Coming Home

September, 1967 I somewhat apprehensively boarded a plane which would deliver me and many others to Fort Jackson, South Carolina. My service with the US Army had just begun. Myself and so many others had and still make similar trips. The Vietnam War was raging, street protests were a daily occurrence and the military draft was at a high point. I recall a very popular song from 1966 going through my mind as the airplane lifted off the runway. The name of the song was Coming Home Soldier which was definitely not something that I was doing. The words talked of a returning soldier, “just a soldier no purple heart upon my chest.”

In June of 1970 as the jet lifted off the runway at Cam Ranh Bay, Vietnam the song came into my mind again. This time it was real for me and so many fortunate others. The words were appropriate for many of us as well. We had no purple heart or hero ‘s medals we just knew “we had done our best.”

The world we returned to had changed for us as well. There were no marching bands lining the streets of our hometowns, not that we expected or wanted that. Ours was not viewed as a “good” war as if there is such a thing. As soldiers many of us were not viewed the same as the World War II and Korean War Veterans. Perhaps the drug scene in this country which had some spill over effect into Vietnam made us appear less committed. Protests were still raging in the streets and many of us returning veterans joined in the protests. Oftentimes a vet wearing a field jacket or other left over military piece of clothing drew outrage from people and other veterans. Perhaps the times were such that joining the American Legion or the VFW was not something we all gravitated to as prior veterans had. We did have a GI Bill to help with education and training but it wasn’t viewed as being as generous as earlier versions. The limited time in Vietnam, one year required, created an anxiety that carried back to civilian life. Not that prior veterans didn’t suffer the same post war stress and I can’t imagine being drafted and not knowing when it would end. Landing in Vietnam I recall being scared the first three months, accepting where I was for the next six months and then being so cautious the last three months. The current soldiers must have similar feelings as they are sent into harms way to return home and be sent again.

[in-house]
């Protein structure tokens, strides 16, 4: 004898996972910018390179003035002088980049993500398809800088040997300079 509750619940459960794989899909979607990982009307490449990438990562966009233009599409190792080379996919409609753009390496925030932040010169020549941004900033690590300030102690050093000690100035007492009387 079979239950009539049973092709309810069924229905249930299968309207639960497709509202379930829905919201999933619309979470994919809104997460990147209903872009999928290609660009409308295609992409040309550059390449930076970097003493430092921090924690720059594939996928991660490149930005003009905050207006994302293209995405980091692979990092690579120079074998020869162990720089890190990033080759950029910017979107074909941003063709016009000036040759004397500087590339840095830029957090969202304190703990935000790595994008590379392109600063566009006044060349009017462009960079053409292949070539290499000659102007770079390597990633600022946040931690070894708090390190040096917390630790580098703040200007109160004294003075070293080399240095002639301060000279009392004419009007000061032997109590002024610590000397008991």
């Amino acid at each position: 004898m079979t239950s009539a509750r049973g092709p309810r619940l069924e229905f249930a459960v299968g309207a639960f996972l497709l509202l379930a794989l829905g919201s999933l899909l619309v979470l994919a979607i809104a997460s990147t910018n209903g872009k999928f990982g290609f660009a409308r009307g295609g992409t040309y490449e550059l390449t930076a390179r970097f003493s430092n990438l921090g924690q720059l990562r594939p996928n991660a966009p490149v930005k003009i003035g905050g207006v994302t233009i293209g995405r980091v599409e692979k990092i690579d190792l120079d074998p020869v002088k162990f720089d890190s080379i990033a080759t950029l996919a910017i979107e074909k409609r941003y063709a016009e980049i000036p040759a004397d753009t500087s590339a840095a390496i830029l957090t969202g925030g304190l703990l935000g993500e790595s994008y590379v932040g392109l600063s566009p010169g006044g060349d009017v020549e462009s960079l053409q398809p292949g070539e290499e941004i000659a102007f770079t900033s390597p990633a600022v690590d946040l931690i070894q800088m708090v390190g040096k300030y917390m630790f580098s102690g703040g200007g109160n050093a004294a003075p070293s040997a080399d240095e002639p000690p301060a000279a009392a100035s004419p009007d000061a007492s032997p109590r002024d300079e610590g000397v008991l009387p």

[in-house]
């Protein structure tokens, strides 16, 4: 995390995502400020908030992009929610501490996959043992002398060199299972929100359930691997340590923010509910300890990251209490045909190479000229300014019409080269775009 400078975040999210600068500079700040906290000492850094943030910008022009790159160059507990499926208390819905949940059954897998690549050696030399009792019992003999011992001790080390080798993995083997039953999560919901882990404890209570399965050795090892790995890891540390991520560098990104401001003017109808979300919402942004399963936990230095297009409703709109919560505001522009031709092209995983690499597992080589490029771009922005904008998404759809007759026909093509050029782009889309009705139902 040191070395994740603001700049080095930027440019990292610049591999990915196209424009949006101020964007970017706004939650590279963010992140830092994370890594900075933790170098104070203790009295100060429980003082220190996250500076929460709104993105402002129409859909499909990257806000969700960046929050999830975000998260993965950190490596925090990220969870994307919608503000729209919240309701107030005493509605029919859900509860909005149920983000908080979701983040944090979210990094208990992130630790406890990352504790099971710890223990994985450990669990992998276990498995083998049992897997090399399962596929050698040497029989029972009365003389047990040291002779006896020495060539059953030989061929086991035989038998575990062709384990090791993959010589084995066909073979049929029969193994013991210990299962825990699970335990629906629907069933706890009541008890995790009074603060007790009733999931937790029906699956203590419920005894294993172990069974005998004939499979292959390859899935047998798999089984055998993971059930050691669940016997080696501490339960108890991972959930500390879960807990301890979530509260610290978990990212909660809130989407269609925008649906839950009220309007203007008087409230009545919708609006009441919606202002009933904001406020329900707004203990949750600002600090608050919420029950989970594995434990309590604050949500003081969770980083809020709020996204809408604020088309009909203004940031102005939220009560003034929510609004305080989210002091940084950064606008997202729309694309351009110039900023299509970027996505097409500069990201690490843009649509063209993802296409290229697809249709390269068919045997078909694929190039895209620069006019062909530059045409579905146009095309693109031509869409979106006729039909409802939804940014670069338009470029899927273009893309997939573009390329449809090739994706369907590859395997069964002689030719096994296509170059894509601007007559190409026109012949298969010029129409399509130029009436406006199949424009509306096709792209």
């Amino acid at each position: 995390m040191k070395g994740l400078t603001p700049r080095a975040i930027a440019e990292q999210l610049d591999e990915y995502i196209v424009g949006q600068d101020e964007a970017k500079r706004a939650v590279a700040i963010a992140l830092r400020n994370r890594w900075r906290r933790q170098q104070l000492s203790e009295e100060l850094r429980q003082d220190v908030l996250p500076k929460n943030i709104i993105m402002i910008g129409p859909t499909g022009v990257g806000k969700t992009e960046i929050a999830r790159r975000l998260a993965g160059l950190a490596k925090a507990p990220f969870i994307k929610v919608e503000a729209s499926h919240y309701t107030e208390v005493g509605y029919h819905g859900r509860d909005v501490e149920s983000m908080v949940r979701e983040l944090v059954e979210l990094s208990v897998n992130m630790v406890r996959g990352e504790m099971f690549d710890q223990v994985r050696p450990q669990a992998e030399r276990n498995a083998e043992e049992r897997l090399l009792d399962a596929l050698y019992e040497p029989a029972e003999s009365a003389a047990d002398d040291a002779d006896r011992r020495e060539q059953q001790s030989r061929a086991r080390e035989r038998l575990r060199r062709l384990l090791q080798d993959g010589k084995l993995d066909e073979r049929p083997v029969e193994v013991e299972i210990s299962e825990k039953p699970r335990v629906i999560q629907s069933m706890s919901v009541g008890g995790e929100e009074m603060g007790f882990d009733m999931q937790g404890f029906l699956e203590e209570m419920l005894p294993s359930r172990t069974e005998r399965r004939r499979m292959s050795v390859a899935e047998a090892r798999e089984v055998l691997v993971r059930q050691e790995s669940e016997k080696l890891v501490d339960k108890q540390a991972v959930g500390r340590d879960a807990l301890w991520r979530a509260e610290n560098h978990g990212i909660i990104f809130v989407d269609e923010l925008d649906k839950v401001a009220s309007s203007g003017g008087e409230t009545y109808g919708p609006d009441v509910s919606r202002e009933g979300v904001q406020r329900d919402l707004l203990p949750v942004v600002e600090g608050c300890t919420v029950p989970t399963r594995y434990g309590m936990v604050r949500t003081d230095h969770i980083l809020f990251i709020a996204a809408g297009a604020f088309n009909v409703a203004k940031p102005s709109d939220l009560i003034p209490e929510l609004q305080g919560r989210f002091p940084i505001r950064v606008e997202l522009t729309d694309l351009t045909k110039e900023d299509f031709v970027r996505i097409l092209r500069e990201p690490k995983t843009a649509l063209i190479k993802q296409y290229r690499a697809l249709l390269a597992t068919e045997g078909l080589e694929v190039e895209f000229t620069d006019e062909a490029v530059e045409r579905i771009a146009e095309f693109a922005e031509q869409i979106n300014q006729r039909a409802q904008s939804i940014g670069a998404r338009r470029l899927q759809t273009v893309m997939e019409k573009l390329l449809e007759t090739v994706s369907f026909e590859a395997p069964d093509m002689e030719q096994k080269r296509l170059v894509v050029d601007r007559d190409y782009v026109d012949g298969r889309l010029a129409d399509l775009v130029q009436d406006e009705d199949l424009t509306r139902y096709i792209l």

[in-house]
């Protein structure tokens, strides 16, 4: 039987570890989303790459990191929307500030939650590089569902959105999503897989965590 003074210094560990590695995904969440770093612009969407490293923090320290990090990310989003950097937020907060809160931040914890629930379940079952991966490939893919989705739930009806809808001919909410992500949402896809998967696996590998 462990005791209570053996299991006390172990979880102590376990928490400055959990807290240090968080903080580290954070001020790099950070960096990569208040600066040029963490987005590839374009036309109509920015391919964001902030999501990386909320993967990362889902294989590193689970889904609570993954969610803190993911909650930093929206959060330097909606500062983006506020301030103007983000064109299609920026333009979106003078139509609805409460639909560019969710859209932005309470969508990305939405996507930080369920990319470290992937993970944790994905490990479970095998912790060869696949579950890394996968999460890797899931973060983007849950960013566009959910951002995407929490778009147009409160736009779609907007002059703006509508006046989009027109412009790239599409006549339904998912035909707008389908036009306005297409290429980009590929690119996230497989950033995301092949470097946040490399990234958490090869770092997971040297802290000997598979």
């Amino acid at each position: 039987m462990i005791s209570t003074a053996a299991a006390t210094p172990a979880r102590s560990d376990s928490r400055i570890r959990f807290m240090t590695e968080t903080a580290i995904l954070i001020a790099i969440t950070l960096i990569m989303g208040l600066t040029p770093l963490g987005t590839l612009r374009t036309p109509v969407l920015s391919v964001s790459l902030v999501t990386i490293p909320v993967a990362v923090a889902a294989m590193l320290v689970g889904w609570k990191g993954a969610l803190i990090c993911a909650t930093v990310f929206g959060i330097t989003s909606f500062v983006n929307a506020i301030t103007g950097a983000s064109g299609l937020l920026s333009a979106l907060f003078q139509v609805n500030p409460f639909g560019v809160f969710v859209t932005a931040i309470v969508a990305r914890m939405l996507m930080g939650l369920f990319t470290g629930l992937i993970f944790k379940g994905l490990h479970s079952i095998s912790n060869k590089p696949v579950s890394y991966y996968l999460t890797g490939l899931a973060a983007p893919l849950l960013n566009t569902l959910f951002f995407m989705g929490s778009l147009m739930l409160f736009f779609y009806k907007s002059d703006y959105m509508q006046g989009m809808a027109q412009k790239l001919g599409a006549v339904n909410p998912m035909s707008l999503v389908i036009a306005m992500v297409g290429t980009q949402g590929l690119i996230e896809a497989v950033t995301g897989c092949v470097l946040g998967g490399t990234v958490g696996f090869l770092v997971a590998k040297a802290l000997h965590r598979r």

As draftees most of us brought our civilian mentality into the military. Why did I have to have that ridiculous hair cut, always polishing shoes and belt buckles? Perhaps that was healthy for the military knowing that we would be soldiers and I believe serve our country well but not like the spit and polish. I was most fortunate and never really engaged in actual combat but saw people who had. People who looked like me, could have grown up in my neighborhood covered with dirt and having been without a real shower for weeks. There were conditions we didn’t like but accepted and helped each other. People that served together became great friends almost overnight but when we returned home, it became a quickly forgotten world for most of us, the lucky ones. Others carried various scars of war both physical and mental.

In recent elections the question is asked what did you do in the war? Some served in the military in various positions, both regular Army and Reserves, and that’s OK. Others did not serve due to legitimate deferments, physical limitations, or perhaps objected to the war and sought various ways to avoid service. The question is proper and to me should be asked. More importantly the answer should matter. If your answer is you were too busy or too rich then that should be unacceptable.

It is extremely hard to leave your family and go into a combat zone. Perhaps some of us, myself included, should have known better than to accept conscription but we didn’t. Maybe we believed that our country was right and it was our duty to serve. That doesn’t make what we did wrong, we still believed that we were putting our country first and helping another country.

I believe that Senator McCain believed he was serving his country. A chance meeting I had with a stranger who happened to have been awarded a Congressional Medal of Honor, he did not think his actions were without merit. I recall him saying that he was not a hero, those who did not make it back were the real heroes. Mr. Trump recently referred to some soldiers as not strong enough resulting in various mental problems. I do not believe that Mr. Trump was attempting to be mean but rather that is who he is. His world view is an either/or, for or against, wrong or his way. In the service I met people of all different backgrounds, national origin, religions and race. We were all there together, scared together.

When I hear any candidate for public office downplaying the sacrifices that so many different Americans have made, I have to ask what did you do during the war? If you did not serve then at least show some regard for those who did. I also expect our various veteran organizations to hold candidates to the same scrutiny.

A candidate who did not serve is not disqualified but certainly needs to show the support for veteran services and needs that result from miliary service. It must be hard to fully appreciate the feeling of stepping off a plane onto American soil upon returning home.

As the plane landed in this country that song reappeared in my mind. That song was me and so many others, we had done our best.

In this election only one candidate really understands veteran needs and how hard it should be to send American soldiers into harms way. Perhaps if each member of Congress had to personally deliver the message that a person’s son or daughter was killed in combat, they would be less likely to send troops into combat. I believe that Hillary Clinton understands us better and I will vote for her on November 8th.

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